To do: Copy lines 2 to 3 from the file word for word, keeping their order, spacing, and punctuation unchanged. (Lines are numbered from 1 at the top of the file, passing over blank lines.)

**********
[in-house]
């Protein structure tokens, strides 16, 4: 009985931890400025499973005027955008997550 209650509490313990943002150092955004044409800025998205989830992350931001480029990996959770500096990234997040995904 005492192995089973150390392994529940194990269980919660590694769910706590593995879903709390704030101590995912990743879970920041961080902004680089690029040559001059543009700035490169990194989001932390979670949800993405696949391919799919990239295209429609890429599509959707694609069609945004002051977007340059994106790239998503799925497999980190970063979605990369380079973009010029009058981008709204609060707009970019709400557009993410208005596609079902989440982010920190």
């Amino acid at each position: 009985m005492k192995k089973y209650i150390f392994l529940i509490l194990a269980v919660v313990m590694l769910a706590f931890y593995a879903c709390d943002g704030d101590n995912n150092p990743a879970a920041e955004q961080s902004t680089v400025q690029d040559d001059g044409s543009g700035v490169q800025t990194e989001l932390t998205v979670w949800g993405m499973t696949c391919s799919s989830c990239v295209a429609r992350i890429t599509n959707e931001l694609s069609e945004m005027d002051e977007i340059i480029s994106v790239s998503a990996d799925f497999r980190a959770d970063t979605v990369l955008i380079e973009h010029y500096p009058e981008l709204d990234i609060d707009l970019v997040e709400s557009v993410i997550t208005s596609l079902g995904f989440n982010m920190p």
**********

């Protein structure tokens, strides 16, 4: 009985931890400025499973005027955008997550 209650509490313990943002150092955004044409800025998205989830992350931001480029990996959770500096990234997040995904 005492192995089973150390392994529940194990269980919660590694769910706590593995879903709390704030101590995912990743879970920041961080902004680089690029040559001059543009700035490169990194989001932390979670949800993405696949391919799919990239295209429609890429599509959707694609069609945004002051977007340059994106790239998503799925497999980190970063979605990369380079973009010029009058981008709204609060707009970019709400557009993410208005596609079902989440982010920190």
């Amino acid at each position: 009985m005492k192995k089973y209650i150390f392994l529940i509490l194990a269980v919660v313990m590694l769910a706590f931890y593995a879903c709390d943002g704030d101590n995912n150092p990743a879970a920041e955004q961080s902004t680089v400025q690029d040559d001059g044409s543009g700035v490169q800025t990194e989001l932390t998205v979670w949800g993405m499973t696949c391919s799919s989830c990239v295209a429609r992350i890429t599509n959707e931001l694609s069609e945004m005027d002051e977007i340059i480029s994106v790239s998503a990996d799925f497999r980190a959770d970063t979605v990369l955008i380079e973009h010029y500096p009058e981008l709204d990234i609060d707009l970019v997040e709400s557009v993410i997550t208005s596609l079902g995904f989440n982010m920190p």